197627 Prudent disposal of medications: Model programs in the U.S. and Canada

Tuesday, November 10, 2009: 3:15 PM

Kathy Sykes, MA , US EP Aging Initiative, US EPA, Washington, DC
The safe disposal of unused or expired medications is a major challenge to aging societies. Improperly disposed pharmaceuticals pollute our waterways and constitute hazards to a society's health, safety and environment. Older adults are major consumers of medications. In 2003, outpatient prescription drug expenses in the U.S. civilian non-institutionalized population totaled $178 billion and accounted for approximately 20% of total health expenses. An Associated Press investigation in 2008 found pharmaceuticals were present in drinking water supplies of 24 major metropolitan cities, serving 41 million Americans.

While the U.S. is beginning to recognize the problem of pharmaceutical waste, British Columbia (BC) has more than a decade of experience. Established in 1996 by the pharmaceutical industry, the Medications Return Program is regulated under the Post-Consumer residual Stewardship Program Regulation. Consumers are able to return at no charge unused or expired medications to more than 90% of participating pharmacies in the province.

Maine and California were the first to enact pharmaceutical disposal programs in 2003 and 2007 respectively. EPA's Aging Initiative funded a state-wide mail-back pilot in Maine and a “take back” pilot project at pharmacies located in a grocery store chain in St. Louis, Missouri region.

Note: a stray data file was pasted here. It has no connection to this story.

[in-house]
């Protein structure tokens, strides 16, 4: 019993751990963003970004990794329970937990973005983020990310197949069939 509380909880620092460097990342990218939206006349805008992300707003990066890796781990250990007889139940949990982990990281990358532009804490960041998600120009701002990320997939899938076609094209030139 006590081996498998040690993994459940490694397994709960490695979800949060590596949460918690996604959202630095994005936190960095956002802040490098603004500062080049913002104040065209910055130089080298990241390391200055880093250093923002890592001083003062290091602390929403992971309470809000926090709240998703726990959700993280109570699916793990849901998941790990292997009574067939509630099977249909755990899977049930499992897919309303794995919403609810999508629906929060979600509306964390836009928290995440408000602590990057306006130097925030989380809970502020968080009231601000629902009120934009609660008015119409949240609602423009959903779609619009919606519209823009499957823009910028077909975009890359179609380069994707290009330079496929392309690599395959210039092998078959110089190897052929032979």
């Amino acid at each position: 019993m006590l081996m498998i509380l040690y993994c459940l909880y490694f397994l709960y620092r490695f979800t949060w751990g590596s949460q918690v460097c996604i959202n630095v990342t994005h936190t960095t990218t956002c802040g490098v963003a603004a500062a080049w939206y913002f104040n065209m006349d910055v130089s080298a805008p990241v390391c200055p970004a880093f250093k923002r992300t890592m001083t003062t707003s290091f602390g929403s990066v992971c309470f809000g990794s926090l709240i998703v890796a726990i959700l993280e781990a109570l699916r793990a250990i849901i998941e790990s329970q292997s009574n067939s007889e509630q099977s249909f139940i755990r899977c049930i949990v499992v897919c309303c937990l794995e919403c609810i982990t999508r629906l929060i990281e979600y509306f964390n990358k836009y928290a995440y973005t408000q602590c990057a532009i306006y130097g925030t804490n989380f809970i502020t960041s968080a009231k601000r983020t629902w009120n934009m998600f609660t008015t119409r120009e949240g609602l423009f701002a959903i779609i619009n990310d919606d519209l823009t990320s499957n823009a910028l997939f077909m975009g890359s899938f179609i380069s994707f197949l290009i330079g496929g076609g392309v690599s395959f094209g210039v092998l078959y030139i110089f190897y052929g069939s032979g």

Findings from these demonstrations will be analyzed. Models will be examined from both a cost and effectiveness perspective. The urban and rural models of the Maine and St. .Louis models will also be compared and contrasted. Implications from these pilots should inform public policy makers should the U.S. decide to explore a national program.

Learning Objectives:
The audience will be able to compare models of prudent disposal of pharmaceuticals and personal care products including a mail back model and a traditional

Keywords: Drugs, Environmental Health

Presenting author's disclosure statement:

Qualified on the content I am responsible for because: I am qualified to to be an author on the content I am responsible for because I have been working for the past 23 years on aging and public health.
Any relevant financial relationships? No

I agree to comply with the American Public Health Association Conflict of Interest and Commercial Support Guidelines, and to disclose to the participants any off-label or experimental uses of a commercial product or service discussed in my presentation.